Not to be outdone by Lizzy’s amazing surprise, I snuck away from breakfast the first day and met with one of Disney’s event planners.
I had an idea. It was a long shot but virtually every memorable moment in my life had been an ‘against the odds’ risk—including the one that got me here, celebrating my ten-year anniversary.
I pitched my event idea and was told why it wouldn’t work, but for every argument she gave me, I had a reasonable solution.
“You’re not going to take No for an answer, are you?” Her shoulders slumped and she looked at the time on her phone.
I shook my head and gave her my most charming smile.
“It will cost you—”
“Not a problem. Here.” I pulled my wallet from my pocket and handed her my credit card. “Charge whatever you need as a deposit. Or the full amount now.” I held my hand an inch from hers until she took the card. “Thank you. This means the world to me.”
* * *
Over the three days our clan spent together in the hottest and most crowded place on Earth, we’d mixed and matched our adventures with virtually every possible combination of parents and kids.
On our last morning, at the breakfast buffet in our hotel, I managed the impossible—to get everyone seated at once—and delivered my non-negotiable invitation to attend a lunch in mine and Lizzy’s suite at noon.
Then each mini-Rhodes told us what ride or place they needed to visit one last time to make their Disneyland visit perfect and groups formed to make those dreams come true. I managed to avoid being assigned a child since I needed to give some direction to the team getting the room ready for the last anniversary surprise.
“Come with us,” Lizzy implored. “I want to do It’s a Small World with you.” She sang the chorus of the song from the ride, which she’d already taken Jasper on four times.
“I’ll meet up with you in an hour. I need to do one thing on my own.”
She pulled a long face.
“I promise, it will be worth it.” I gave her a long kiss, ignoring the chants of “get a room” from the peanuts in the gallery.
The morning flew by. Once we were all accounted for, standing in the hall outside our suite, I had all the kids stand right behind me. Even though nobody knew what was coming, anticipation and excitement were thick in the air. I rapped my fist on the door and it slowly opened.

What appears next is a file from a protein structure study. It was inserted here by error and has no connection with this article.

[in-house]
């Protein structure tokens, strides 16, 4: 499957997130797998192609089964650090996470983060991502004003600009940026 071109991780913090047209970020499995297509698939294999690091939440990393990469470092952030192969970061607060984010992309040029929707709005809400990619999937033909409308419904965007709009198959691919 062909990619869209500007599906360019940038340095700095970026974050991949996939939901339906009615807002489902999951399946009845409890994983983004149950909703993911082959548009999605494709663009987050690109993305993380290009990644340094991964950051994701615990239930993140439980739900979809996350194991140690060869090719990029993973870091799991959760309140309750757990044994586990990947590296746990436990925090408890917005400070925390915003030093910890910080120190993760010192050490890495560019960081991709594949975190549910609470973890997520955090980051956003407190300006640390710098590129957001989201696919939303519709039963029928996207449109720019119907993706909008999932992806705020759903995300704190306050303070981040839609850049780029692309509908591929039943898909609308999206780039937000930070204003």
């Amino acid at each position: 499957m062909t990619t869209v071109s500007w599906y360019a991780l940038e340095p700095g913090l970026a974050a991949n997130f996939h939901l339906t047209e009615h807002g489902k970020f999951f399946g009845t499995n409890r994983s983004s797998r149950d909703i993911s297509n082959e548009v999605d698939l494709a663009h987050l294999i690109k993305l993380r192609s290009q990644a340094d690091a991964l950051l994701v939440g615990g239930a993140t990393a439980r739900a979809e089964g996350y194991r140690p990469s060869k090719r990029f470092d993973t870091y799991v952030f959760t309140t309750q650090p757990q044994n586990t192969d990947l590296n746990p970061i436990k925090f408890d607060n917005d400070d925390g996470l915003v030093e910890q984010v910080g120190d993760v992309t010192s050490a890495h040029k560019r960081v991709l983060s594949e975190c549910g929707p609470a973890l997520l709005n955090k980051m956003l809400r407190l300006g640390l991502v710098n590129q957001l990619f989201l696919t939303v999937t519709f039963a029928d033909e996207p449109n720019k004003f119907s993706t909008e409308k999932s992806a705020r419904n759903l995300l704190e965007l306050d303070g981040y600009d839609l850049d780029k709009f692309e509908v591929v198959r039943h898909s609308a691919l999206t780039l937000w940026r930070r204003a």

A giant head with big, black ears pushed out.
Squeals of delight, “Mickey!” then kids and adults pushed me out of the way to get in. The furniture in the massive living room had been staged so that twenty people had seats facing the fireplace. A stack of gift boxes sat on a table beside Minnie Mouse. She held her hand in the air, presumably to quiet the chaos. I helped her with a quick, sharp whistle.
Everyone looked at Olivia who pointed at me.
“Minnie, you have something to say?”
She leaned her head toward me and I pretended she was whispering in my ear.
“You have a present for each lovely person here?”
She nodded enthusiastically and tapped me on the shoulder to whisper more to me. I listened and nodded then shared her whispered words.
Minnie is going to give each of you a gift. But you have to wait until everyone has their gift box before you open yours.”
Minnie handed me the gifts and I called the names. I thought it was risky to start by giving the kids’ gifts first but they showed amazing restraint. It was Josh who was the first to try to sneak a peak and once he’d pulled the ribbon off his box, all the ribbons were flying. He took his role as the “bad influence uncle” extremely seriously.
It took twenty minutes before everyone was back in the room and seated, wearing the costume of the Disney character they most loved. It was quite a scene: a variety of teen and tiny princesses; three young Jedis; Captain Hook and his wife Tinker Bell; Stitch and his wife Jessie the cowgirl; Tigger and his wife Jasmine; Elastagirl, her husband Mufasa, and their toddler Winnie the Pooh.
While Kama helped our kids into their costumes, a stylist quickly decorated Lizzy’s hair with wildflowers. Her costume was a simple, white cotton sundress that reached the floor. I was dressed in an equally understated but classy, beige linen suit with a white shirt and a corsage matching the blooms in Lizzy’s hair.
I was Tarzan. She was Jane.
In the end, way back when, Dylan had neglected to file our divorce papers. It was a ballsy move and one of the reasons, after ten years, he was still getting a bottle of scotch delivered to him every month from an anonymous, happy client.
The Mad Hatter did an exceptional job as the officiant for our recommitment ceremony.
Lizzy and I repeated together:
“In the presence of my family and friends, I promise to continue to stand by your side, sharing and supporting your hopes and your dreams for as long as we both shall live.
“I vow to be right here with you every day, laughing with your joy, comforting you when you’re sad, being your strength in times of need, and catching you when you fall.
“You are my beloved partner in parenthood, my cherished comrade in adventure, and my adored accomplice in mischief. For all that still lies ahead of us on this wild and crazy journey of life, you are and will always be my one and only true love. Until death do us part.”
I was the happiest man on Earth.
That’s the last novel in The Mixed Six-Pack series—at least for now! Check out my other stand-alones and series on Amazon.